But they screwed up.  And are paying a steep price. And that’s not because America is screwed up – it’s actually a rare case in which things are working pretty well.

  1. My job has entailed learning a bit about financing aircraft, enough that I could go on for several pages at least on the financial ends and outs of getting and maintaining the aircraft an airline needs to stay in business. It’s scary stuff, financially speaking. If you’d like the inside scoop, just ask in the comments, and I’ll do a post! I don’t recommend it, really, but if you’re into that sort of thing…
  2. Overtime and especially fuel are two readily controllable expenses, and they certainly are significant. But they’re not enough for a downturn of any length. Airlines regularly declare bankruptcy – just google any of the big carriers who have been around for a while – United, American, Delta – and you’ll see bankruptcies in their histories.  Jetblue and Southwest are exceptions, I think, built on very tightly controlled business models.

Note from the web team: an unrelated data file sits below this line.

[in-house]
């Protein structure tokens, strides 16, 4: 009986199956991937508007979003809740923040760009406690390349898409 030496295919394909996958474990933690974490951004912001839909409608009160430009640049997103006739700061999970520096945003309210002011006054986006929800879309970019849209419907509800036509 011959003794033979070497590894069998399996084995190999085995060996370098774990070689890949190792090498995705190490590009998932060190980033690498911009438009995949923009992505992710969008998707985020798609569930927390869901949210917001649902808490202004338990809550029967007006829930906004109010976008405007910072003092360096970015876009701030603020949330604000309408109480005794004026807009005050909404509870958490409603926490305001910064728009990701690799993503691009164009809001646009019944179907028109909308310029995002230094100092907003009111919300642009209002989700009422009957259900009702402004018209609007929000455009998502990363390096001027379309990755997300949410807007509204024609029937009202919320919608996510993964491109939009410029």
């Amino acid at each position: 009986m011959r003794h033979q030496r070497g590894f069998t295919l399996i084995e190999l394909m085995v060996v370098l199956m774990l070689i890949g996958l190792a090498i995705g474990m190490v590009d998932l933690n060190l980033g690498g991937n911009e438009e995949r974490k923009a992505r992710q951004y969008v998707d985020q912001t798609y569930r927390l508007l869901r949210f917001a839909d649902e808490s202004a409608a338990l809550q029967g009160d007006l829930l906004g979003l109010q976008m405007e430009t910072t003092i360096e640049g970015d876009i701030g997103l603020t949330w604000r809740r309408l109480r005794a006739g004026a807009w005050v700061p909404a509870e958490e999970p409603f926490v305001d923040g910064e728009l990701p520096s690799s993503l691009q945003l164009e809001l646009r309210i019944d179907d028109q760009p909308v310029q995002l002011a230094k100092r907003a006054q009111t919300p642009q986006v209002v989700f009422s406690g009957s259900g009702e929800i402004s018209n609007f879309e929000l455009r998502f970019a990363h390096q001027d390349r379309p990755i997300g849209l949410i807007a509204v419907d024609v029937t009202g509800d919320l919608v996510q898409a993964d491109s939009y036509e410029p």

3. Check inflation-adjusted airfares from a few decades ago if you don’t believe me.

Publishing & the College Bookstore

The college bookstore is not like Barnes & Noble.  The economics are different.

Publishers and book sellers often operate under some peculiar economics. Sarah Hoyt got me to thinking some more about this, after first going there after reading comments on John C Wright’s blog. The following is some informed speculation on the economics of Tor and Barnes and Noble, and the book publishing and selling business in general, based on a few minute’s of web research. I have no background in this in particular, but a lot in business in general.

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Not…really.